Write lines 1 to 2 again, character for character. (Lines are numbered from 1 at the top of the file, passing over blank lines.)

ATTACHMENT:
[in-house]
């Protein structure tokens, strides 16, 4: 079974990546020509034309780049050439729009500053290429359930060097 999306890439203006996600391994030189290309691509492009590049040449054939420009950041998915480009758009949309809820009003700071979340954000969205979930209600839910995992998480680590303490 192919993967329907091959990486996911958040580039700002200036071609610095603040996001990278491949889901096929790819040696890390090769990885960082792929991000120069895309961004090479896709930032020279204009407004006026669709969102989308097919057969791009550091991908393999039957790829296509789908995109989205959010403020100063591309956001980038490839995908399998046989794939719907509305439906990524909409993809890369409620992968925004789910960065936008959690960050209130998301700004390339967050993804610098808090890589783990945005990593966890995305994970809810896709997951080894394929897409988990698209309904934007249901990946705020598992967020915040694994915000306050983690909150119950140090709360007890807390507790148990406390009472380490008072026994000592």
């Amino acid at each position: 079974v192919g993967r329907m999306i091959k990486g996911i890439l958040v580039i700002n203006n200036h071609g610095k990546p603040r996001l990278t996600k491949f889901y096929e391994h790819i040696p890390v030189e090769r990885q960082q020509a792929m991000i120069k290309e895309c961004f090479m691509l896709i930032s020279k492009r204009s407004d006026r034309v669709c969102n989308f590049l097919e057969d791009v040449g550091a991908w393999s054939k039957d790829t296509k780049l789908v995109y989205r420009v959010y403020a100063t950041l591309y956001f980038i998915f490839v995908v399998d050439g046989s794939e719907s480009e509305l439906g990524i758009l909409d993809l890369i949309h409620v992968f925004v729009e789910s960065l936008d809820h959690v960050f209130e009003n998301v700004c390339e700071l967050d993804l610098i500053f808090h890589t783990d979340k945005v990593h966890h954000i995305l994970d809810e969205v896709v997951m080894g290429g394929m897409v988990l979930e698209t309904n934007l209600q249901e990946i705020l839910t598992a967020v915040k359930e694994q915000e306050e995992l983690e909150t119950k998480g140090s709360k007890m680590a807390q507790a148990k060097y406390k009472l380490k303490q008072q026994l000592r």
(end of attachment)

[in-house]
């Protein structure tokens, strides 16, 4: 079974990546020509034309780049050439729009500053290429359930060097 999306890439203006996600391994030189290309691509492009590049040449054939420009950041998915480009758009949309809820009003700071979340954000969205979930209600839910995992998480680590303490 192919993967329907091959990486996911958040580039700002200036071609610095603040996001990278491949889901096929790819040696890390090769990885960082792929991000120069895309961004090479896709930032020279204009407004006026669709969102989308097919057969791009550091991908393999039957790829296509789908995109989205959010403020100063591309956001980038490839995908399998046989794939719907509305439906990524909409993809890369409620992968925004789910960065936008959690960050209130998301700004390339967050993804610098808090890589783990945005990593966890995305994970809810896709997951080894394929897409988990698209309904934007249901990946705020598992967020915040694994915000306050983690909150119950140090709360007890807390507790148990406390009472380490008072026994000592």